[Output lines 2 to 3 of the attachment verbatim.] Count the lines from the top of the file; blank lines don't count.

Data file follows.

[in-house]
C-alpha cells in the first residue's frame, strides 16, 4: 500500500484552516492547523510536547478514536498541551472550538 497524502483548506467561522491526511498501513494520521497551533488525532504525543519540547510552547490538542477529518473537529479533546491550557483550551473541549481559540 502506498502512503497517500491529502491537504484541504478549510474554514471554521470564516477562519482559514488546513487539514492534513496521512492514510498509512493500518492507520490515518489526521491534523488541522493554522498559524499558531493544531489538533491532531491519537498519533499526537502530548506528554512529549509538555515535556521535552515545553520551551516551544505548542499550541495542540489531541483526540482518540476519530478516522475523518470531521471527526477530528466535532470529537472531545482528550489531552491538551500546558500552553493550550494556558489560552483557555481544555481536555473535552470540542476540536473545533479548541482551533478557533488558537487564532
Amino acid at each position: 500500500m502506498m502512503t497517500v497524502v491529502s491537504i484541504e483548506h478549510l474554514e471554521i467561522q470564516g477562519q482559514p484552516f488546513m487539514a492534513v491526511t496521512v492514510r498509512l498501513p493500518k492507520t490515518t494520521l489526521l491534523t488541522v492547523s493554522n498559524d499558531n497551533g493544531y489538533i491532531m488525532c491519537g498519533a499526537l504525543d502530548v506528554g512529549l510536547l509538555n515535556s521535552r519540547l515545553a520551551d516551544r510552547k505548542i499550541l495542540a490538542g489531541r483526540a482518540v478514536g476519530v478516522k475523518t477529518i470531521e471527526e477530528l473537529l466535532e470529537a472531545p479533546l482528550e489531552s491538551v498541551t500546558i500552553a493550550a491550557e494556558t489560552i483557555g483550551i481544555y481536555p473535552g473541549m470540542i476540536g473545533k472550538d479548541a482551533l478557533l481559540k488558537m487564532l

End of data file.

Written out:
C-alpha cells in the first residue's frame, strides 16, 4: 500500500484552516492547523510536547478514536498541551472550538 497524502483548506467561522491526511498501513494520521497551533488525532504525543519540547510552547490538542477529518473537529479533546491550557483550551473541549481559540 502506498502512503497517500491529502491537504484541504478549510474554514471554521470564516477562519482559514488546513487539514492534513496521512492514510498509512493500518492507520490515518489526521491534523488541522493554522498559524499558531493544531489538533491532531491519537498519533499526537502530548506528554512529549509538555515535556521535552515545553520551551516551544505548542499550541495542540489531541483526540482518540476519530478516522475523518470531521471527526477530528466535532470529537472531545482528550489531552491538551500546558500552553493550550494556558489560552483557555481544555481536555473535552470540542476540536473545533479548541482551533478557533488558537487564532
Amino acid at each position: 500500500m502506498m502512503t497517500v497524502v491529502s491537504i484541504e483548506h478549510l474554514e471554521i467561522q470564516g477562519q482559514p484552516f488546513m487539514a492534513v491526511t496521512v492514510r498509512l498501513p493500518k492507520t490515518t494520521l489526521l491534523t488541522v492547523s493554522n498559524d499558531n497551533g493544531y489538533i491532531m488525532c491519537g498519533a499526537l504525543d502530548v506528554g512529549l510536547l509538555n515535556s521535552r519540547l515545553a520551551d516551544r510552547k505548542i499550541l495542540a490538542g489531541r483526540a482518540v478514536g476519530v478516522k475523518t477529518i470531521e471527526e477530528l473537529l466535532e470529537a472531545p479533546l482528550e489531552s491538551v498541551t500546558i500552553a493550550a491550557e494556558t489560552i483557555g483550551i481544555y481536555p473535552g473541549m470540542i476540536g473545533k472550538d479548541a482551533l478557533l481559540k488558537m487564532l